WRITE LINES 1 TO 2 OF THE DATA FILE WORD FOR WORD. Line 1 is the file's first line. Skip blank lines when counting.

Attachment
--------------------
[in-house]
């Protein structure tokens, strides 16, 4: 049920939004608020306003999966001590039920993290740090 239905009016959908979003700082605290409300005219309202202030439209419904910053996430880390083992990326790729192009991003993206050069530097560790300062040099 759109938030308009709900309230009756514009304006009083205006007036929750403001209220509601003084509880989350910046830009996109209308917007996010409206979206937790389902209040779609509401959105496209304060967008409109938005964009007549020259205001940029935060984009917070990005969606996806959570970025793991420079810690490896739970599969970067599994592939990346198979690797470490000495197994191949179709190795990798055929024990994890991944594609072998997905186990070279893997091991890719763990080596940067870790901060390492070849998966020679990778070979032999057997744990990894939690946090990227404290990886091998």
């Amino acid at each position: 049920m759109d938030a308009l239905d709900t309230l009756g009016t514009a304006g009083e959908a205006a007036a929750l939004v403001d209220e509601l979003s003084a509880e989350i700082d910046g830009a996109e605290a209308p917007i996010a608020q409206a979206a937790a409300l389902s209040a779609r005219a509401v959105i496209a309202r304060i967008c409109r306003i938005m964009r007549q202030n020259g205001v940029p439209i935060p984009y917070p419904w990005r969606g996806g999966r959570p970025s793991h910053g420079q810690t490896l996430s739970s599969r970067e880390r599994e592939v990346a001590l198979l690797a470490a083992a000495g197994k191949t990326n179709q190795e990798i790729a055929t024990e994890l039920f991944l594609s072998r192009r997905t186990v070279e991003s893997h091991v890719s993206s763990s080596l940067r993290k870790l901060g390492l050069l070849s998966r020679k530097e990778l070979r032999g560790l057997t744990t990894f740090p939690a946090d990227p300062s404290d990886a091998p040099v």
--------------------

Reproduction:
[in-house]
């Protein structure tokens, strides 16, 4: 049920939004608020306003999966001590039920993290740090 239905009016959908979003700082605290409300005219309202202030439209419904910053996430880390083992990326790729192009991003993206050069530097560790300062040099 759109938030308009709900309230009756514009304006009083205006007036929750403001209220509601003084509880989350910046830009996109209308917007996010409206979206937790389902209040779609509401959105496209304060967008409109938005964009007549020259205001940029935060984009917070990005969606996806959570970025793991420079810690490896739970599969970067599994592939990346198979690797470490000495197994191949179709190795990798055929024990994890991944594609072998997905186990070279893997091991890719763990080596940067870790901060390492070849998966020679990778070979032999057997744990990894939690946090990227404290990886091998």